As is my wont, I’ll be preaching Mark 9:30-50 this week, combining two weeks’ gospel readings for one sermon. (I’m preaching Psalm 19 next week.)
One reason Mark is my favorite gospel (those of you who read my Bible posts know that I do play favorites) is that its rapid-fire style brings stories that I’ve learned in isolation into relationship with each other. That certainly holds for Mark 9, where two of the famous child-episodes actually frame an episode about exorcism, and all three comment on the struggle among Jesus’s disciples to figure out the worthlessness of “greatness” in the Kingdom.
Working from the center outward, the name of Jesus is really what’s at stake when the disciples complain about the rogue exorcist. Somebody has been casting out demons in the name of Jesus, perhaps using that name as a ritual key for an exorcism (though this seems somewhat unlikely, given Acts 19), perhaps having heard from Jesus during his travels and simply moved to take on the work that Jesus is doing. Either way, the disciples, who seem to think that they’ve been given power to do so exclusive of the rest of Israel, balk at the idea that someone not following them (note the pronoun) might have such power. Jesus meets this objection with a warning not to discount the unexpected movement of the gospel: “whoever is not against us is for us.”
(As an aside, Jesus speaks what seems to be an opposite statement in Matthew 12, reversing the “for” and “against” that Mark and Luke relate and saying “who is not with me is against me” (Matthew 12:30). Though such reversals are always worth noting, worth noting as well is the fact that Matthew’s version of the saying appears in an entirely different moment in the narrative, one in which people are accusing Jesus of conspiring with demons. Context is everything.)
What Mark helps me to see that “in my name” arises not primarily as a question of exorcism but of hospitality, and hospitality comes up as a contrast to the arrogance of power. What marks the Kingdom, in other words, is not the endless dispute (that’s a little Aristotle humor for you) over prominence in an upside-down kingdom but the welcoming-in that becomes the core of the Kingdom of God. To sit high above the masses, able to dictate who’s allowed in and who’s forbidden passage, is the stuff of the earthly city: the City of God always welcomes, always rejoices when someone does a mighty work in the name of the King, always shows hospitality because the stranger might in fact belong to Christ. To receive a child in the name of Jesus, to cast out oppressive powers in the name of Jesus, to do any such work in the name of Jesus is to place a sign in the world, a sign that something better is coming, not a mighty cedar but a mustard bush, not a wall that keeps the pure away from the unclean but a table for feasting, one which first invited the friends of the feast-master but then, after but not only because of the rejection of those friends, invites the blind and the lame, whoever the servants of that master can find along the ways of life. Hospitality is at the core, and the invitation never stops.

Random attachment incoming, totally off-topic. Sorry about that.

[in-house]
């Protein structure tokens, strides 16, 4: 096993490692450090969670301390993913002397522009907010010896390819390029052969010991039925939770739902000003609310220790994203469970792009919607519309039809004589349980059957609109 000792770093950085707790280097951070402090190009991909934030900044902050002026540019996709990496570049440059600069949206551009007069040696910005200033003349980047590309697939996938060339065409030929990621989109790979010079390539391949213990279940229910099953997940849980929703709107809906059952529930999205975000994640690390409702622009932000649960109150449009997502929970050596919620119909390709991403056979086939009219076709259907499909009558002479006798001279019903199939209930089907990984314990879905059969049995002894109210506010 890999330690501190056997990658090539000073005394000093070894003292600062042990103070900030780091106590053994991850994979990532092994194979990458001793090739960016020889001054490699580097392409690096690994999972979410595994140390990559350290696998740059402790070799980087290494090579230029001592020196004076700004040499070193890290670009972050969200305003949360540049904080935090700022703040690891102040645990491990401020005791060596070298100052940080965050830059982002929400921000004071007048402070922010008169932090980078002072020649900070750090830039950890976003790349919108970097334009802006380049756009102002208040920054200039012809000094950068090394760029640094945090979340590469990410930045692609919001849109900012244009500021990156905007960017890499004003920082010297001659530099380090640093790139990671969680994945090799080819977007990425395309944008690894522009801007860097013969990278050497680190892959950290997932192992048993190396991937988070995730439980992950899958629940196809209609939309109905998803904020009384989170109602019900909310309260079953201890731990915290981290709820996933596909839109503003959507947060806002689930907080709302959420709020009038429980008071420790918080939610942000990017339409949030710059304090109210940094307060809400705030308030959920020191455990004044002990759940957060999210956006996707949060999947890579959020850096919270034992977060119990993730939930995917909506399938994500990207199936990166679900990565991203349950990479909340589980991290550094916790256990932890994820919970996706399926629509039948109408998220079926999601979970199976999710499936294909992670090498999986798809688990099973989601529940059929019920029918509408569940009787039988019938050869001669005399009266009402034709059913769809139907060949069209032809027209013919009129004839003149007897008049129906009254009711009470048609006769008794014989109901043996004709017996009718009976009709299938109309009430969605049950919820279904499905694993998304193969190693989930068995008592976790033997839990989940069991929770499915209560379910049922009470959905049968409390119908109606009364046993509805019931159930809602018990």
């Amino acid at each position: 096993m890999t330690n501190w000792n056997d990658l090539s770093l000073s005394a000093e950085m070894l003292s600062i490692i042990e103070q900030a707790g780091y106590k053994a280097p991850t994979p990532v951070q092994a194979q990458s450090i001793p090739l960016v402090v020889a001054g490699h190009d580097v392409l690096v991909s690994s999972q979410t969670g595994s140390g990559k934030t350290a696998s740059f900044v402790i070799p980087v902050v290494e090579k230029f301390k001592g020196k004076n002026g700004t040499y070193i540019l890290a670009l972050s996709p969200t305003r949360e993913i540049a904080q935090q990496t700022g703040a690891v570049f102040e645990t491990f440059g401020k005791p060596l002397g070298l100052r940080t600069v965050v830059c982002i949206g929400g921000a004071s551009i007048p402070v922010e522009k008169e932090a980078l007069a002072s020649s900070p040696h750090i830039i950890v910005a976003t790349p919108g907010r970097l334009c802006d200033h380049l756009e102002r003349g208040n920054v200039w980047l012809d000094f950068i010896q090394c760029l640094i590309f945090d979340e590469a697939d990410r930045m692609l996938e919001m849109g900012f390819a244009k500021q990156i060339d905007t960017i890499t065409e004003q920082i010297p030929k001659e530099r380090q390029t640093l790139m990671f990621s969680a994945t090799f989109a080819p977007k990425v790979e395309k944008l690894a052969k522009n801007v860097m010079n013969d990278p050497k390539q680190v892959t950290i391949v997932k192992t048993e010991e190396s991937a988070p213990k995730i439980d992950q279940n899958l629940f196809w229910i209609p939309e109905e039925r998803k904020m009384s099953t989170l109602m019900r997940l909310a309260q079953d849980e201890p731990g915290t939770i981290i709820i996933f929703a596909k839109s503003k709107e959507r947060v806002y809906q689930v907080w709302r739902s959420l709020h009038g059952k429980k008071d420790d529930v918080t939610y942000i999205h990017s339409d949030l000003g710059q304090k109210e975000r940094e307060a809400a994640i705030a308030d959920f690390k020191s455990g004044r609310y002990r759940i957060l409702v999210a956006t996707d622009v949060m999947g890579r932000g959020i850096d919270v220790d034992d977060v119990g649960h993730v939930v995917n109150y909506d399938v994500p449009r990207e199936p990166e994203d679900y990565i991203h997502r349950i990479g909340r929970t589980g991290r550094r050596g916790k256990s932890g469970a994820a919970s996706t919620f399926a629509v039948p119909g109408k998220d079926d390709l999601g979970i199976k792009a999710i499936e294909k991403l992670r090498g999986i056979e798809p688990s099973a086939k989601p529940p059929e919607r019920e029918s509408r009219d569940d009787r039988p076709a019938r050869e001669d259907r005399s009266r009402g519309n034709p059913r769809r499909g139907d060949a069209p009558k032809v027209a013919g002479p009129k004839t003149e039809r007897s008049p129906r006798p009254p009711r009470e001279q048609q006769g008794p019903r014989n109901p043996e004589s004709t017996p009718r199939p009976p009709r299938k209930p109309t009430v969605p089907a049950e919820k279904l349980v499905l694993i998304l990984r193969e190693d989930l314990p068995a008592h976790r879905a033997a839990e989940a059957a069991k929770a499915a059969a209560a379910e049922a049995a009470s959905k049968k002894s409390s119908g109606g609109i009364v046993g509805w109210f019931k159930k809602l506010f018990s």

Thus the exhortation to stay salty in 9:50 is neither an invitation to Hauerwasian fits of cussing (though those can be fun) nor a call for arrogant separatism (as if walling off one’s city is anything but the height of “worldliness”) but a reminder that to bring a distinctive “taste” to the world, to become salt and not lose one’s saltiness, one must remember hospitality. Hospitality governs even exorcism, and whoever would teach the little ones to hate hospitality should be cut off. After all, better to cut off those who lead the weak into sin than to see the whole body burn.
May we always be salt, always welcome the stranger, always rejoice at any sign from God.